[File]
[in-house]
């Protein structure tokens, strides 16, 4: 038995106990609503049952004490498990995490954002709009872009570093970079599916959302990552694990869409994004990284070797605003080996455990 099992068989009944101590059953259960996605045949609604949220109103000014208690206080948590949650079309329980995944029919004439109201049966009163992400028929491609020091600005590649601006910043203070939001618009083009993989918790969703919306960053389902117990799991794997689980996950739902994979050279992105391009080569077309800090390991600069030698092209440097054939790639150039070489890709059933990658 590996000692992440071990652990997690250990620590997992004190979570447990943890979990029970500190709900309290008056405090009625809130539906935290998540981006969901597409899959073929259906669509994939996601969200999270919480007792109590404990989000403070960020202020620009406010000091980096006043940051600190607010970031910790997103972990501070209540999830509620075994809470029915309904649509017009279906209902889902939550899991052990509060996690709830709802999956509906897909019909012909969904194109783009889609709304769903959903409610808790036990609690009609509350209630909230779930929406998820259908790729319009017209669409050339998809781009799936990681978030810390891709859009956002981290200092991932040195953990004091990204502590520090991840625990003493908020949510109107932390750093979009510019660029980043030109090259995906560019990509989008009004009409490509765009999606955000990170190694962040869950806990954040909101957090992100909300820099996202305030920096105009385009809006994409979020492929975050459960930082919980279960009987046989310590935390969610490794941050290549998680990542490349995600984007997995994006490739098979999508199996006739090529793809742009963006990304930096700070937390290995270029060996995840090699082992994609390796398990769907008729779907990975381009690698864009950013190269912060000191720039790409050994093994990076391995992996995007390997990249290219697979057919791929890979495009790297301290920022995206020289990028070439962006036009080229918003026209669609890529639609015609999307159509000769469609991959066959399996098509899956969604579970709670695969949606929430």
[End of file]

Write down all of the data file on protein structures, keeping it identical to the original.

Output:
[in-house]
């Protein structure tokens, strides 16, 4: 038995106990609503049952004490498990995490954002709009872009570093970079599916959302990552694990869409994004990284070797605003080996455990 099992068989009944101590059953259960996605045949609604949220109103000014208690206080948590949650079309329980995944029919004439109201049966009163992400028929491609020091600005590649601006910043203070939001618009083009993989918790969703919306960053389902117990799991794997689980996950739902994979050279992105391009080569077309800090390991600069030698092209440097054939790639150039070489890709059933990658 590996000692992440071990652990997690250990620590997992004190979570447990943890979990029970500190709900309290008056405090009625809130539906935290998540981006969901597409899959073929259906669509994939996601969200999270919480007792109590404990989000403070960020202020620009406010000091980096006043940051600190607010970031910790997103972990501070209540999830509620075994809470029915309904649509017009279906209902889902939550899991052990509060996690709830709802999956509906897909019909012909969904194109783009889609709304769903959903409610808790036990609690009609509350209630909230779930929406998820259908790729319009017209669409050339998809781009799936990681978030810390891709859009956002981290200092991932040195953990004091990204502590520090991840625990003493908020949510109107932390750093979009510019660029980043030109090259995906560019990509989008009004009409490509765009999606955000990170190694962040869950806990954040909101957090992100909300820099996202305030920096105009385009809006994409979020492929975050459960930082919980279960009987046989310590935390969610490794941050290549998680990542490349995600984007997995994006490739098979999508199996006739090529793809742009963006990304930096700070937390290995270029060996995840090699082992994609390796398990769907008729779907990975381009690698864009950013190269912060000191720039790409050994093994990076391995992996995007390997990249290219697979057919791929890979495009790297301290920022995206020289990028070439962006036009080229918003026209669609890529639609015609999307159509000769469609991959066959399996098509899956969604579970709670695969949606929430």